Last Updated: Friday, 24 October 2014, 15:39 GMT

Sudan: Ban Death by Stoning

Publisher Human Rights Watch
Publication Date 31 May 2012
Cite as Human Rights Watch, Sudan: Ban Death by Stoning, 31 May 2012, available at: http://www.refworld.org/docid/4fc8b43c2.html [accessed 25 October 2014]
DisclaimerThis is not a UNHCR publication. UNHCR is not responsible for, nor does it necessarily endorse, its content. Any views expressed are solely those of the author or publisher and do not necessarily reflect those of UNHCR, the United Nations or its Member States.

The sentencing of a young Sudanese woman to death by stoning for adultery presents numerous grave violations of domestic and international law, Human Rights Watch said today.  The sentence also underscores the urgent need for Sudan to reform its legal system in accordance with its human rights obligations, Human Rights Watch said.

Intisar Sharif Abdallah, whose age has not been determined but is believed to be under the age of 18, was sentenced by a judge on April 22, 2012, in the city of Omdurman, near Khartoum. Since her sentencing, she been held in Omdurman prison with her 5-month-old baby, with her legs shackled.

"No one should be stoned to death – and imposing this punishment on someone who may be a child is especially shocking," said Daniel Bekele, Africa director at Human Rights Watch. "Sudan should immediately reform discriminatory laws and abolish both the death penalty and all corporal punishments that violate the international treaty obligations it has promised to respect."

Abdallah was sentenced under article 146 of Sudan's Criminal Act of 1991, which provides that the penalty for adultery by a married person is execution by stoning, and the penalty for an unmarried person is 100 lashes.

She initially denied the charge of adultery but later confessed after she was allegedly beaten by a family member. The court relied solely on her coerced confession to convict and sentence her in a single court session, while the man alleged to have committed adultery with her denied the charges and was released, a lawyer working with the Strategic Initiative for Women in the Horn of Africa, a women's rights group following the case, told Human Rights Watch.

Abdallah did not have a lawyer or interpreter in the courtroom, though Arabic is not her first language, and her age was never assessed by the court even though she appears to be under  18,  lawyers who visited her told Human Rights Watch.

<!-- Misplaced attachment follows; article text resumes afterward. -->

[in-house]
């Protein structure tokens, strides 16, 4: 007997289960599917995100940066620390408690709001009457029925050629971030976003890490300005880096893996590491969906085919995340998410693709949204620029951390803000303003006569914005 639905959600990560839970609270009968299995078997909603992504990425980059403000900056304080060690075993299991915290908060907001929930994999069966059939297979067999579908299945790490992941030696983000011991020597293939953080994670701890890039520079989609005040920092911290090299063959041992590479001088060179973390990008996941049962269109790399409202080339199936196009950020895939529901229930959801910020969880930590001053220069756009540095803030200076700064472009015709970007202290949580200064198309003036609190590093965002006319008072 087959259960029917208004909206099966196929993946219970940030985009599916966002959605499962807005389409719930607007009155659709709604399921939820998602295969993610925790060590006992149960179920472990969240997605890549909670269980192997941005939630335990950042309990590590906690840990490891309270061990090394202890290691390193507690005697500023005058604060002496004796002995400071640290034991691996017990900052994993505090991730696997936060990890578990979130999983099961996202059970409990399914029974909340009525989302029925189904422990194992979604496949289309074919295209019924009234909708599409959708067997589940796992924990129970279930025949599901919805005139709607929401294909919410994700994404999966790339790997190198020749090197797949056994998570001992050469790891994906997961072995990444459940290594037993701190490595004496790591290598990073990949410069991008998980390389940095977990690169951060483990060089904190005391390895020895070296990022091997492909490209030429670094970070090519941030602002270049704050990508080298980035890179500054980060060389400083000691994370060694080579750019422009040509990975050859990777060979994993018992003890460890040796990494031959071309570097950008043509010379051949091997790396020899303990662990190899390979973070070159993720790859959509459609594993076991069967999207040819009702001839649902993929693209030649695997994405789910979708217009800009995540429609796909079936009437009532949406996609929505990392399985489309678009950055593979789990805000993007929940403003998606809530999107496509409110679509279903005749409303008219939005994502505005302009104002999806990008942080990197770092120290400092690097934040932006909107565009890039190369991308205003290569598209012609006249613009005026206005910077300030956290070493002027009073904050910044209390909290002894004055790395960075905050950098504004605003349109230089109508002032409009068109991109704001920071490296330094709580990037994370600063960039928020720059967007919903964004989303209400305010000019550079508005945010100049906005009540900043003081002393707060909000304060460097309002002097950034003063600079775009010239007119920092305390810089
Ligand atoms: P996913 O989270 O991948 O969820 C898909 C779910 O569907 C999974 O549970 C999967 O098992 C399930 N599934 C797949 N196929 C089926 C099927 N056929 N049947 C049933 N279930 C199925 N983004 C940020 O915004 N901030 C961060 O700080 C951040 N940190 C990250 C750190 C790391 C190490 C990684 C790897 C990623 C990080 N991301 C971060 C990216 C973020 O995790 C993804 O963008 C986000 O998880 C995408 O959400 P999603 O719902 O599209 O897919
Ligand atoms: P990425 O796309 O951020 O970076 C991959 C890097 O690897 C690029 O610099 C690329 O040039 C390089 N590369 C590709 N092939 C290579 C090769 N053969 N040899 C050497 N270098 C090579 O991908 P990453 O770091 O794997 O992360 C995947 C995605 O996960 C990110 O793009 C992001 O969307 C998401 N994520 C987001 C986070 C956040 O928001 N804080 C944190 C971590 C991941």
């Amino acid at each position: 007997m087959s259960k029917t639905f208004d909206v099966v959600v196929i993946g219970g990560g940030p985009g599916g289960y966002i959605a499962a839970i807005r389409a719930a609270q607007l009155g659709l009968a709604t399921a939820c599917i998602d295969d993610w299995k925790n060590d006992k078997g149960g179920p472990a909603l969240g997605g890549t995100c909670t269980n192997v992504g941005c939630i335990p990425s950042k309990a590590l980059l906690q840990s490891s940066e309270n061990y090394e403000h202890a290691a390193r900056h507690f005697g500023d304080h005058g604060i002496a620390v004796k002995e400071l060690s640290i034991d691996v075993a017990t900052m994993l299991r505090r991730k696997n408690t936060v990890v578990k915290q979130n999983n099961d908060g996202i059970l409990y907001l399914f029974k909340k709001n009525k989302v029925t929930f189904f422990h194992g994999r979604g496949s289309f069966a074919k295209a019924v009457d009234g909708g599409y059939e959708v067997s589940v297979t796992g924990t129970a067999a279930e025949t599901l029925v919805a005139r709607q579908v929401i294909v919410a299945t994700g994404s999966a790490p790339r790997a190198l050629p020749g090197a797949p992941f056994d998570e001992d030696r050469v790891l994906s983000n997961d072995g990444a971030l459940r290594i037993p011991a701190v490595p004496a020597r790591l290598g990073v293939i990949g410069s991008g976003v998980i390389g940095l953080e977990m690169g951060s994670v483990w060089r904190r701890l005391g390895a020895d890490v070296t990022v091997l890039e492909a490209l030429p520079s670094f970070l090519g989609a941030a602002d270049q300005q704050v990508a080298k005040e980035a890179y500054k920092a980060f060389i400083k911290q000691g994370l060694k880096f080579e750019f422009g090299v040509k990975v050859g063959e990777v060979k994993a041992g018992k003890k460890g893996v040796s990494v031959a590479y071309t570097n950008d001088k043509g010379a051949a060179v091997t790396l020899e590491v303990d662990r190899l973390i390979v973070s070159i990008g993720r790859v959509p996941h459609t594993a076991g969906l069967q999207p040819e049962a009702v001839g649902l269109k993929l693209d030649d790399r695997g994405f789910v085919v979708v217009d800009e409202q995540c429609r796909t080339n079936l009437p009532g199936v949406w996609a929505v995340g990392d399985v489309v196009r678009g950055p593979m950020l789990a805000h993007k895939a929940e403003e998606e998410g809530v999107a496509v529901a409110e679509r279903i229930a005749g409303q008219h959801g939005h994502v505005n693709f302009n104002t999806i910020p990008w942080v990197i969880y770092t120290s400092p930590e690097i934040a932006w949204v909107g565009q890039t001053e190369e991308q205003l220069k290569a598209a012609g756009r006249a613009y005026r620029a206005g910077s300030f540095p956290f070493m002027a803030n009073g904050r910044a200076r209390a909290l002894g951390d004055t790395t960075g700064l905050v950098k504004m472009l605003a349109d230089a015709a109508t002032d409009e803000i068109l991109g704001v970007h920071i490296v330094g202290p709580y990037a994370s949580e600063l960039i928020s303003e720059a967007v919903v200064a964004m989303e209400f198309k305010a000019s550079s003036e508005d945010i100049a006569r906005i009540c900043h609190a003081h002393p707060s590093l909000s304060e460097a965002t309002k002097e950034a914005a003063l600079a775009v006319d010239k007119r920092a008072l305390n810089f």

Sudanese law provides that those accused of serious crimes have the right to legal representation and that the death penalty may not be imposed on juveniles. In mid-May, pro bono lawyers lodged an appeal in the case and expect a response within two months. Meanwhile, Abdallah remains in prison.

"Abdallah did not even receive the benefit of protections in Sudan's own laws," Bekele said. "Authorities should drop the charges and free her immediately."

The case also points to the urgent need for Sudan to revise laws in line with international standards, Human Rights Watch said. The penalty of death by stoning violates international human rights standards, including prohibitions on torture and cruel and unusual treatment, and should be abolished.

Human Rights Watch opposes the death penalty in all circumstances because of its inherent cruelty.

The International Covenant on Civil and Political Rights allows countries that continue to impose the death penalty – a dwindling minority – to do so only for the most serious offenses, which would preclude such a sentence for adultery. Sudan is a party to this treaty and to the Convention on the Rights of the Child, which prohibits imposing either capital punishment or a life sentence without the prospect of release on a person under the age of 18.

Sudan is one of only seven countries that provide death by stoning as a punishment. Sudanese judges have sentenced several women to death by stoning in recent years, but courts have overturned all the sentences on appeal. The vast majority of adultery cases and stoning sentences have been imposed on women, pointing to the disproportionate and unequal application of this law. The crime of adultery, or zina, also violates guarantees of a woman's right to have control over and decide freely and responsibly matters related to sexual autonomy.

Sudan should also reform other laws that unfairly punish women and girls and impose corporal punishment, often justified as part of Sharia law, Human Rights Watch said. Under Sudan's public order regime, women and girls may also face arrest and flogging, up to 40 lashes, if they violate article 152 of the Criminal Act prohibiting vaguely defined "indecent and immoral acts." Women have been sentenced to flogging for wearing trousers and knee-length skirts, among other acts.

The Protocol to the Charter on Human and People's Rights on the Rights of Women in Africa explicitly prohibits all forms of cruel, degrading, and inhuman treatment of women. The African Commission on Human and People's Rights has declared that flogging violates article 5 of the charter, which prohibits "cruel, inhuman or degrading punishment or treatment."

Sudan is reviewing its constitution following the separation of South Sudan in July 2011, which marked the end of the six-year interim period in the Comprehensive Peace Agreement of 2005.

"Sudan should uphold international and African standards," Bekele said. "It should ban death by stoning and other corporal punishment, and revise laws that discriminate against women and girls."
 

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